15. Display gratitude and respect for everything 

We are always self-centered which creates the most stresses in our lives. Bowing, and subjugating self is the best way to tame our ego, though zen says we should eventually get rid of our ego and become one with the universe. Because of the concept of emptiness, we can only exist interdependently and our existence depends on others and everything in the universe. From the language we speak to the tools we use in everyday life everything was made by others and we should appreciate that. We should also respect everyone and everything because we often fail to perceive the true nature of things with the naked eye. As everything in the universe is one entity and everything relies on one another, everything deserves respect. There is a Japanese value called “mottai nai” which roughly means the food should be respected not only because of the efforts of the farmer who grows the food but also the food itself because of helping our survival. 
  • "When you realize nothing is lacking, the whole world belongs to you” - Lao Tse
  • “Simplicity, patience, compassion. These three are your greatest treasures. Simple in actions and thoughts, you return to the source of being. Patient with both friends and enemies, you accord with the way things are. Compassionate toward yourself, you reconcile all beings in the world.” - Lao Tse 

16. Do not fear anything, even death

According to the zen philosophy, death is not necessarily a bad thing, it is actually the beginning of a new life. From the moment we are born the decay begins and instead of worrying about death we should focus on living a good life and awaken our spirits. Although Zen considers the human spirit as some sort of energy, it emphasizes the importance of continuous transformation and rebirth. Death loses its meaning when one awakens or reaches Nirvana. Zen also makes it clear that people should not rely on others and maintain lives without being afraid of any hardships they may face in life.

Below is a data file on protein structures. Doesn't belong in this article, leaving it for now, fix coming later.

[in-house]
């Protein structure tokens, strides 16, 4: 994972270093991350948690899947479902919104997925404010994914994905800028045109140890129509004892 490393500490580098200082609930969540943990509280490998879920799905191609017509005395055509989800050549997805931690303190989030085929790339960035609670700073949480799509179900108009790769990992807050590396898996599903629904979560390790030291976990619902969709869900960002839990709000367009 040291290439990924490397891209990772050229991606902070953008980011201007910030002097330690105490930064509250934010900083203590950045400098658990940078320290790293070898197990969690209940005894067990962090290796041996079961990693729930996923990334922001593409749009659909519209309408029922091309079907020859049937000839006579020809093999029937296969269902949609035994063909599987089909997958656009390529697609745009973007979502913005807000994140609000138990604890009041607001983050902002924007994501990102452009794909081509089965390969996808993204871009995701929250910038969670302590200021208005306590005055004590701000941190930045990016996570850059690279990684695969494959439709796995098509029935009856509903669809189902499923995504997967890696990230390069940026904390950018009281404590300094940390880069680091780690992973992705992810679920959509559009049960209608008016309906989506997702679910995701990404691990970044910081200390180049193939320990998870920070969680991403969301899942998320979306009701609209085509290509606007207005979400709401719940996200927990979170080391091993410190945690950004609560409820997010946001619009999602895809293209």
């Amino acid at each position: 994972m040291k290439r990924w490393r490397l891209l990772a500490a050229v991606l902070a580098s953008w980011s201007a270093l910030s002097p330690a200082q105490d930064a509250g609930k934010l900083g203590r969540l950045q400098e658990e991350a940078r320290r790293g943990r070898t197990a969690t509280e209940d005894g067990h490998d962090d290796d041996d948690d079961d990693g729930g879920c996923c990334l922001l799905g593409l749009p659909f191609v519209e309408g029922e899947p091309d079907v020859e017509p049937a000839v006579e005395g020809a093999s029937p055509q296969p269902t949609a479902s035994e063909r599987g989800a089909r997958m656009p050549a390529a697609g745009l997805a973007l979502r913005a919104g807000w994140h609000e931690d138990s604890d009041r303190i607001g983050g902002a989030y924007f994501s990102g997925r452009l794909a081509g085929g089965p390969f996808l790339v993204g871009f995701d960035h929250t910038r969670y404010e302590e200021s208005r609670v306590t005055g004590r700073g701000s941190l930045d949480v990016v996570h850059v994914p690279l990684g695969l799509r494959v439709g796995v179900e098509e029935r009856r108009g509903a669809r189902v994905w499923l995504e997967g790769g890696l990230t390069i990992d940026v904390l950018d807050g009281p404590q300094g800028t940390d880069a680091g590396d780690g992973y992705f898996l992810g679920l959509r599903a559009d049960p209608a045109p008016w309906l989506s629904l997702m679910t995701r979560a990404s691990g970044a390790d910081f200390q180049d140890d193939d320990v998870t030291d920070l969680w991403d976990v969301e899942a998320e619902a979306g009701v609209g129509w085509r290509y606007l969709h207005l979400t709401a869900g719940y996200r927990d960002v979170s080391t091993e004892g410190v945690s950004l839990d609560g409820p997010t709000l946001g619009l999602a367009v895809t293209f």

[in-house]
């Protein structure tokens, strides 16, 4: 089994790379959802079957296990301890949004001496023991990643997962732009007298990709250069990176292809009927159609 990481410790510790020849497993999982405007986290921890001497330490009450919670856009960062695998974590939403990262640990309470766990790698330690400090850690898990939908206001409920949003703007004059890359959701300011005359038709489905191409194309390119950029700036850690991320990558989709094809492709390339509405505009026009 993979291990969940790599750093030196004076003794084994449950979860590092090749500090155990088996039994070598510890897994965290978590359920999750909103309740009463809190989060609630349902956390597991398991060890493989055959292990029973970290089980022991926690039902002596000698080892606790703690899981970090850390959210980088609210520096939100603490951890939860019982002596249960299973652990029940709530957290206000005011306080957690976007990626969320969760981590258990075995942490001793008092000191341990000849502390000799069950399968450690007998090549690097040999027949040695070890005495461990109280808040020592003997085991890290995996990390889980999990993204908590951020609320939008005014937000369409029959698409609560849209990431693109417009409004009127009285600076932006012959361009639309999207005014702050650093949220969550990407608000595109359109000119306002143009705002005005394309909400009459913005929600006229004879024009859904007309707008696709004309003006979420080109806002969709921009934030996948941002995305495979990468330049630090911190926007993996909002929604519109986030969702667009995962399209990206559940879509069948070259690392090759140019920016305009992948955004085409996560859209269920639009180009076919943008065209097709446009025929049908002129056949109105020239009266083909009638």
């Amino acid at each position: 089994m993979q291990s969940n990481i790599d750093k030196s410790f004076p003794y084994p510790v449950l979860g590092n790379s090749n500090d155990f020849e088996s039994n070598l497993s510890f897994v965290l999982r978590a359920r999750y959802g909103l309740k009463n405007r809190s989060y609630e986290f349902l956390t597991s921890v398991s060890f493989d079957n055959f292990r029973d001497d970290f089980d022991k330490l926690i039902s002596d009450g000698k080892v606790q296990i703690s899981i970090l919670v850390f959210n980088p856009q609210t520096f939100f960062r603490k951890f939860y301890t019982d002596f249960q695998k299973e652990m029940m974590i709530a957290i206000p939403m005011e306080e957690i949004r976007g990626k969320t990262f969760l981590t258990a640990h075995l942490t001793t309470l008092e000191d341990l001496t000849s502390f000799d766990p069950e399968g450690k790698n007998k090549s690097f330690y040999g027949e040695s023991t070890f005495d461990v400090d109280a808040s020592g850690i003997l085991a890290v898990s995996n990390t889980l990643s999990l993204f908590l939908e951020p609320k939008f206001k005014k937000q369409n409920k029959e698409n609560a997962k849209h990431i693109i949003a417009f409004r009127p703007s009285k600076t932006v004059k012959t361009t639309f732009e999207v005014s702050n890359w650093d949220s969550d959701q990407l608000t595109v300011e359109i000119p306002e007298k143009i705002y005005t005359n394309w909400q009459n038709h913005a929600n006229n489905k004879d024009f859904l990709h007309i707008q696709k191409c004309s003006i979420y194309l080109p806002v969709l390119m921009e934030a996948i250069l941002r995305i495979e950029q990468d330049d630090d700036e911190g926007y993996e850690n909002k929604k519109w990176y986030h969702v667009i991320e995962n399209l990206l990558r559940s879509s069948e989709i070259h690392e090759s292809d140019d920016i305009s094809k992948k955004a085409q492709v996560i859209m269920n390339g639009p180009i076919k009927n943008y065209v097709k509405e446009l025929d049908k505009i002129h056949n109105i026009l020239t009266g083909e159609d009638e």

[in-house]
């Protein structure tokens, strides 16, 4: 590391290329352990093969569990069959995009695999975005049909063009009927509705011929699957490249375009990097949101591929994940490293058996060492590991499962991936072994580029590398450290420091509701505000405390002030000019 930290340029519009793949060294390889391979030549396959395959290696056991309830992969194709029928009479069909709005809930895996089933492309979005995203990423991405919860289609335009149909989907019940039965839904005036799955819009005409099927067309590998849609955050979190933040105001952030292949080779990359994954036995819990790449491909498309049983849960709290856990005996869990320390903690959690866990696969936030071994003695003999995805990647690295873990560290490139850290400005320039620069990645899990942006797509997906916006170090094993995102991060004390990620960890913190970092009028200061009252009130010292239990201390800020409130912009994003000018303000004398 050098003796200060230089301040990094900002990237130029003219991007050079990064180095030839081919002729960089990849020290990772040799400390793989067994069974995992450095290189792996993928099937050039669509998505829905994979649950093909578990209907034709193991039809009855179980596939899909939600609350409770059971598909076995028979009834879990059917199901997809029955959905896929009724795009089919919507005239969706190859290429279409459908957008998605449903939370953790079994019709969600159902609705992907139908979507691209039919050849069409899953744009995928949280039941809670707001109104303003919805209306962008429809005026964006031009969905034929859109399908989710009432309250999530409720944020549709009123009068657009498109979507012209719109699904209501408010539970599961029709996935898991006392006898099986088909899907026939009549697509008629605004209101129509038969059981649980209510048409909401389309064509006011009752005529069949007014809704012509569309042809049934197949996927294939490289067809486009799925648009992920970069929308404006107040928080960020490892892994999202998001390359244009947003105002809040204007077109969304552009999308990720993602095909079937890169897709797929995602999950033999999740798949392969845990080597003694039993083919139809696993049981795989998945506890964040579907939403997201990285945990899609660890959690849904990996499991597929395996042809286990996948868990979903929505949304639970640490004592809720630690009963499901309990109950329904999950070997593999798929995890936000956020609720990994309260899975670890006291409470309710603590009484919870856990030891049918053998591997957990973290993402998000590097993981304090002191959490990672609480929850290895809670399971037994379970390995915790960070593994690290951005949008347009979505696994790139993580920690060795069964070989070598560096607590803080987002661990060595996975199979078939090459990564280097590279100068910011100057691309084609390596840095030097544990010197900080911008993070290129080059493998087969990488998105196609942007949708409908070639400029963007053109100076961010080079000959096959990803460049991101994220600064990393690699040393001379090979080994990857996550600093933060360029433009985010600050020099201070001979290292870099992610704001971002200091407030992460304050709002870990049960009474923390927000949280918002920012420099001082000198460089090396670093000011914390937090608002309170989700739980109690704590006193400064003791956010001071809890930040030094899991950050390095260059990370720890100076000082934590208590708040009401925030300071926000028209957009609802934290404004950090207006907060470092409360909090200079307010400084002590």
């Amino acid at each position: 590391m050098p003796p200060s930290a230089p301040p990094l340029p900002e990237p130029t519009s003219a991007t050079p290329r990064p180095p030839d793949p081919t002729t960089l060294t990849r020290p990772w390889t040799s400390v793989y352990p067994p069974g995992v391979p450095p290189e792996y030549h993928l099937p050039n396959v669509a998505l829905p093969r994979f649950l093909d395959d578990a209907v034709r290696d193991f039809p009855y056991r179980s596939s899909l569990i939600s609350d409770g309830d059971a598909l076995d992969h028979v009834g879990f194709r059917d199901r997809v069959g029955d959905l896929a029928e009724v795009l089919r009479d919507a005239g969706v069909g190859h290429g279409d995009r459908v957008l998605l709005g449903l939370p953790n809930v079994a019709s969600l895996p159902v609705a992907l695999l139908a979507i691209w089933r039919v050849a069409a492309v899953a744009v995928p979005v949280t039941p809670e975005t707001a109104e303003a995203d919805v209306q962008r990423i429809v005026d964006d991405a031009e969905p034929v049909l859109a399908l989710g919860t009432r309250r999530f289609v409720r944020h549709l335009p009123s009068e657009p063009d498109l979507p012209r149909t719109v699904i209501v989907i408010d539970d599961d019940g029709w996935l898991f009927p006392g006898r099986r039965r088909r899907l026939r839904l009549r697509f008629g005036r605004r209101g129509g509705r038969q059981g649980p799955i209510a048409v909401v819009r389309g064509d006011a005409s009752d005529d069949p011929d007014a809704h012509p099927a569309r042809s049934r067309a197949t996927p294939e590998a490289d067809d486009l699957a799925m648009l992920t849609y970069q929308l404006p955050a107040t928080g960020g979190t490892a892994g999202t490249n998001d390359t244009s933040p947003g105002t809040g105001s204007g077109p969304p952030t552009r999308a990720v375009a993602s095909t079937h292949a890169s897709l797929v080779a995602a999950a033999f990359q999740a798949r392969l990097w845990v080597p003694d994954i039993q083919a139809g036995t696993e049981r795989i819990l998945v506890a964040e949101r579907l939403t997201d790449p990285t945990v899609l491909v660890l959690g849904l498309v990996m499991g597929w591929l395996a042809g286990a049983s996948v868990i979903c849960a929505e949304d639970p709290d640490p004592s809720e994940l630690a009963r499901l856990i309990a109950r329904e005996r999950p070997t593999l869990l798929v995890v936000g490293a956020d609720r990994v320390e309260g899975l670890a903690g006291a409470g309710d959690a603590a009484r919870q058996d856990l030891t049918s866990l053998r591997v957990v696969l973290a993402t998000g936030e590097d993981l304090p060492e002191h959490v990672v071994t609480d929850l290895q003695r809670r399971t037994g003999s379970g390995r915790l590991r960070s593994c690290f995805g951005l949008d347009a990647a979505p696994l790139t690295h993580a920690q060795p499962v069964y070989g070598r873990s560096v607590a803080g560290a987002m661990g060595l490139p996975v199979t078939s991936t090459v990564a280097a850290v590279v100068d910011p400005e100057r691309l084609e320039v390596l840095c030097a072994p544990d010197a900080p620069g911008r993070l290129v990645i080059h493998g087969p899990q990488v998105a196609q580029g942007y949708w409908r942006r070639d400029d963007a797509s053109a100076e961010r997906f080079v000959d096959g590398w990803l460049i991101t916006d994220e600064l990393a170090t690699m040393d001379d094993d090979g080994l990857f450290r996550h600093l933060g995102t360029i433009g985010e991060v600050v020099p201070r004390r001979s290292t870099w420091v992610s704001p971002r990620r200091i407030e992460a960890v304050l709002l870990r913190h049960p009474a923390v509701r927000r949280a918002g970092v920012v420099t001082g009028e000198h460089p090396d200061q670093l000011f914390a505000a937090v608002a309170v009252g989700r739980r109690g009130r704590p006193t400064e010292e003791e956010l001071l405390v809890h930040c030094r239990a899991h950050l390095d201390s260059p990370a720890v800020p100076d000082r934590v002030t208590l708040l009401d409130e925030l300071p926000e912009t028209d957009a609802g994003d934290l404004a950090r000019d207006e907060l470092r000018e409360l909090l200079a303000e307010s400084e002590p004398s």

• "To be idle is a short road to death and to be diligent is a way of life; foolish people are idle, wise people are diligent." - Buddha
  • "The whole secret of existence is to have no fear. Never fear what will become of you, depend on no one. Only the moment you reject all help are you freed." - Swami Vivekananda
  • "When something dies is the greatest teaching." - Shunryu Suzuki
  • “Even death is not to be feared by one who has lived wisely.” - Buddha

17. Act with equanimity

Roshi Kapleau mentions that zazen has three aims: the power of concentration, awakening, and realization of the Supreme Way in our lives. When people have a good practice of meditation they are no longer slaves to their fears or desires. Equanimity is also one of the four sublime attitudes referring to the realization of the transience of life and getting rid of distracting thoughts and desires that give us the ability to react to our environment instantly and effectively.

  • “Equanimity is the hallmark of spirituality. It is neither chasing nor avoiding but just being in the middle.” - Amit Ray
  • “Peaceful in the body, peaceful in speech, The bhikkhu who is peaceful and well-concentrated. And who has rejected the world’s bait is called ‘one at peace.” - Buddha


Zen philosophy was born in India, developed in China, and arrived in Japan around the 11th century. Although zen is one of the schools of Buddhism and emphasizes the concepts of emptiness (sunyata), self-lessness (anatta), and taming our desires (tanha) it still has many typical Asian values from Taoism and Neo Confucianism such as intuition over logic, modesty, middle path, good human nature, and social harmony. We should remember that the Zen philosophy does not have a unified book and is divided into three major disciplines which are rinzai, soto and obaku.



Bielefeldt, C. (1988). Dogen's Manuals of Zen meditation. University of California Press.
Landaw, J., Bodian, S., & Bühnemann, G. (2011). Buddhism for dummies. John Wiley & Sons.
Lomas, T., Etcoff, N., Van Gordon, W., & Shonin, E. (2017). Zen and the art of living mindfully: The health-enhancing potential of Zen aesthetics. Journal of religion and health56(5), 1720-1739.
Robins, C. J. (2002). Zen principles and mindfulness practice in dialectical behavior therapy. Cognitive and behavioral practice9(1), 50-57.
Suzuki, S. (2020). Zen mind, beginner's mind. Shambhala Publications.
Watts, A. (1999). The way of Zen. Vintage